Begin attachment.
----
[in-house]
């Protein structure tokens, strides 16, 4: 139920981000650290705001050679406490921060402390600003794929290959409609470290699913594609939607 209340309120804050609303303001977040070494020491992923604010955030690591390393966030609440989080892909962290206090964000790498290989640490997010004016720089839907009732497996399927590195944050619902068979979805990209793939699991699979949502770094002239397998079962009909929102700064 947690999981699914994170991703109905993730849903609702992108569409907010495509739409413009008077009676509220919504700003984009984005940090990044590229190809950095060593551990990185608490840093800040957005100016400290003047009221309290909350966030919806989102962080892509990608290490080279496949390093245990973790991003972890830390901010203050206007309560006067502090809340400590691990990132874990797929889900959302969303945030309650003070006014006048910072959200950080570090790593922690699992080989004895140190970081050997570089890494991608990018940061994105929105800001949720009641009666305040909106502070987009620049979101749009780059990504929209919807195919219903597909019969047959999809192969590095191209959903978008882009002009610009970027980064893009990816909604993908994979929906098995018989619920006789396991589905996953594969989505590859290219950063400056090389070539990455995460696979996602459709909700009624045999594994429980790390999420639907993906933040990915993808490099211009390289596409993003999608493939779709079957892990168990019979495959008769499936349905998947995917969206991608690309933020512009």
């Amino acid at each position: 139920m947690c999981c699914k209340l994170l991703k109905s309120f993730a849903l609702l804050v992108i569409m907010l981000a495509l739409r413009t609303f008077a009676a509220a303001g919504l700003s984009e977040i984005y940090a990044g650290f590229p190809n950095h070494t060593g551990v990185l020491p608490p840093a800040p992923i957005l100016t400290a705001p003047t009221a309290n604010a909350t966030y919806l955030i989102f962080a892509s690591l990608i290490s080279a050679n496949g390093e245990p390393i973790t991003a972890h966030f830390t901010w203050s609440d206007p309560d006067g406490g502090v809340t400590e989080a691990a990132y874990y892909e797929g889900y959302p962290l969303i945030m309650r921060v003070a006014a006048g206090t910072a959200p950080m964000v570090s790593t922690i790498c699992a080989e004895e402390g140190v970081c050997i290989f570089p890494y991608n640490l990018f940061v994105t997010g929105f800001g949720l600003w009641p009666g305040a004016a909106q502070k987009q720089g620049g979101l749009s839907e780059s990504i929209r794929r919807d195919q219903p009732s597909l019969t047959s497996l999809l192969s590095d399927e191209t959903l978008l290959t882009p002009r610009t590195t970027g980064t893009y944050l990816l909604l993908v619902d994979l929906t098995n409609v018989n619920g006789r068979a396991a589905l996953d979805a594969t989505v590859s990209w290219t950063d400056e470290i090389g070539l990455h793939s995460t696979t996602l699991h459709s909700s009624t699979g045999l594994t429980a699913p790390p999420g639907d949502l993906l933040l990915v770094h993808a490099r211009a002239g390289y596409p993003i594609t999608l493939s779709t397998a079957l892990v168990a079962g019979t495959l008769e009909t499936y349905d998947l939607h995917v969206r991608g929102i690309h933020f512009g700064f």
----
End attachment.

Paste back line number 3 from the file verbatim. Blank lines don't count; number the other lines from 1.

């Amino acid at each position: 139920m947690c999981c699914k209340l994170l991703k109905s309120f993730a849903l609702l804050v992108i569409m907010l981000a495509l739409r413009t609303f008077a009676a509220a303001g919504l700003s984009e977040i984005y940090a990044g650290f590229p190809n950095h070494t060593g551990v990185l020491p608490p840093a800040p992923i957005l100016t400290a705001p003047t009221a309290n604010a909350t966030y919806l955030i989102f962080a892509s690591l990608i290490s080279a050679n496949g390093e245990p390393i973790t991003a972890h966030f830390t901010w203050s609440d206007p309560d006067g406490g502090v809340t400590e989080a691990a990132y874990y892909e797929g889900y959302p962290l969303i945030m309650r921060v003070a006014a006048g206090t910072a959200p950080m964000v570090s790593t922690i790498c699992a080989e004895e402390g140190v970081c050997i290989f570089p890494y991608n640490l990018f940061v994105t997010g929105f800001g949720l600003w009641p009666g305040a004016a909106q502070k987009q720089g620049g979101l749009s839907e780059s990504i929209r794929r919807d195919q219903p009732s597909l019969t047959s497996l999809l192969s590095d399927e191209t959903l978008l290959t882009p002009r610009t590195t970027g980064t893009y944050l990816l909604l993908v619902d994979l929906t098995n409609v018989n619920g006789r068979a396991a589905l996953d979805a594969t989505v590859s990209w290219t950063d400056e470290i090389g070539l990455h793939s995460t696979t996602l699991h459709s909700s009624t699979g045999l594994t429980a699913p790390p999420g639907d949502l993906l933040l990915v770094h993808a490099r211009a002239g390289y596409p993003i594609t999608l493939s779709t397998a079957l892990v168990a079962g019979t495959l008769e009909t499936y349905d998947l939607h995917v969206r991608g929102i690309h933020f512009g700064f």